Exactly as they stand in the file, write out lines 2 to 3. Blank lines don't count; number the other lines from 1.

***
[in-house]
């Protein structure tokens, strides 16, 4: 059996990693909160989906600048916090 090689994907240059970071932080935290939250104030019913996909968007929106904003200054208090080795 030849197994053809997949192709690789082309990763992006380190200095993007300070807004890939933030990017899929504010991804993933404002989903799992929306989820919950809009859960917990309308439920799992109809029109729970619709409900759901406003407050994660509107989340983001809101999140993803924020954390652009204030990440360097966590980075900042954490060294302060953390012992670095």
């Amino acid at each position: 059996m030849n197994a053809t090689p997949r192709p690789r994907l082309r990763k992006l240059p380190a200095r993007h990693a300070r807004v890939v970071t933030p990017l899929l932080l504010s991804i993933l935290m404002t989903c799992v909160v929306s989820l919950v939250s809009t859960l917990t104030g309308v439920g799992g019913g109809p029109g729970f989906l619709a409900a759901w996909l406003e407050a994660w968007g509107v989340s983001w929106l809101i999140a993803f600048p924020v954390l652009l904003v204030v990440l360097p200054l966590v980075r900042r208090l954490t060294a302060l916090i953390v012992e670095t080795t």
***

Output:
């Protein structure tokens, strides 16, 4: 059996990693909160989906600048916090 090689994907240059970071932080935290939250104030019913996909968007929106904003200054208090080795 030849197994053809997949192709690789082309990763992006380190200095993007300070807004890939933030990017899929504010991804993933404002989903799992929306989820919950809009859960917990309308439920799992109809029109729970619709409900759901406003407050994660509107989340983001809101999140993803924020954390652009204030990440360097966590980075900042954490060294302060953390012992670095």
């Amino acid at each position: 059996m030849n197994a053809t090689p997949r192709p690789r994907l082309r990763k992006l240059p380190a200095r993007h990693a300070r807004v890939v970071t933030p990017l899929l932080l504010s991804i993933l935290m404002t989903c799992v909160v929306s989820l919950v939250s809009t859960l917990t104030g309308v439920g799992g019913g109809p029109g729970f989906l619709a409900a759901w996909l406003e407050a994660w968007g509107v989340s983001w929106l809101i999140a993803f600048p924020v954390l652009l904003v204030v990440l360097p200054l966590v980075r900042r208090l954490t060294a302060l916090i953390v012992e670095t080795t």